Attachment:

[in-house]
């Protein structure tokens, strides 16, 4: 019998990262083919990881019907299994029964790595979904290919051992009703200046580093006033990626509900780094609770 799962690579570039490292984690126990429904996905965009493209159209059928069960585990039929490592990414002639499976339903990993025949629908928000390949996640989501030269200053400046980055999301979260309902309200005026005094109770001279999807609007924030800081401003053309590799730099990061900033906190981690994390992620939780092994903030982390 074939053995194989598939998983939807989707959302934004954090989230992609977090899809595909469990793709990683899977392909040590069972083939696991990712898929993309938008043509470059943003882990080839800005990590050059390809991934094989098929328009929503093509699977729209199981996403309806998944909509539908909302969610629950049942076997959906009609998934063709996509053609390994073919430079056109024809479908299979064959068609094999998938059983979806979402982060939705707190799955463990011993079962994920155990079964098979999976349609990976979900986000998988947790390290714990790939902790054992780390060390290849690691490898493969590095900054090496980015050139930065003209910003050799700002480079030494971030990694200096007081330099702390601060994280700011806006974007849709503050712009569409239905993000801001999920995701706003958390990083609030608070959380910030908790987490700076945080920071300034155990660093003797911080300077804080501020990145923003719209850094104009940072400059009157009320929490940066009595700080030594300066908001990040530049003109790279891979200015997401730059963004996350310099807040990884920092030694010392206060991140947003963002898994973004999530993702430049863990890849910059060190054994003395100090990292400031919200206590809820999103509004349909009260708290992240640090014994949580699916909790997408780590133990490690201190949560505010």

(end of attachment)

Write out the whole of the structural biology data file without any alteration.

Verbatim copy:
[in-house]
């Protein structure tokens, strides 16, 4: 019998990262083919990881019907299994029964790595979904290919051992009703200046580093006033990626509900780094609770 799962690579570039490292984690126990429904996905965009493209159209059928069960585990039929490592990414002639499976339903990993025949629908928000390949996640989501030269200053400046980055999301979260309902309200005026005094109770001279999807609007924030800081401003053309590799730099990061900033906190981690994390992620939780092994903030982390 074939053995194989598939998983939807989707959302934004954090989230992609977090899809595909469990793709990683899977392909040590069972083939696991990712898929993309938008043509470059943003882990080839800005990590050059390809991934094989098929328009929503093509699977729209199981996403309806998944909509539908909302969610629950049942076997959906009609998934063709996509053609390994073919430079056109024809479908299979064959068609094999998938059983979806979402982060939705707190799955463990011993079962994920155990079964098979999976349609990976979900986000998988947790390290714990790939902790054992780390060390290849690691490898493969590095900054090496980015050139930065003209910003050799700002480079030494971030990694200096007081330099702390601060994280700011806006974007849709503050712009569409239905993000801001999920995701706003958390990083609030608070959380910030908790987490700076945080920071300034155990660093003797911080300077804080501020990145923003719209850094104009940072400059009157009320929490940066009595700080030594300066908001990040530049003109790279891979200015997401730059963004996350310099807040990884920092030694010392206060991140947003963002898994973004999530993702430049863990890849910059060190054994003395100090990292400031919200206590809820999103509004349909009260708290992240640090014994949580699916909790997408780590133990490690201190949560505010």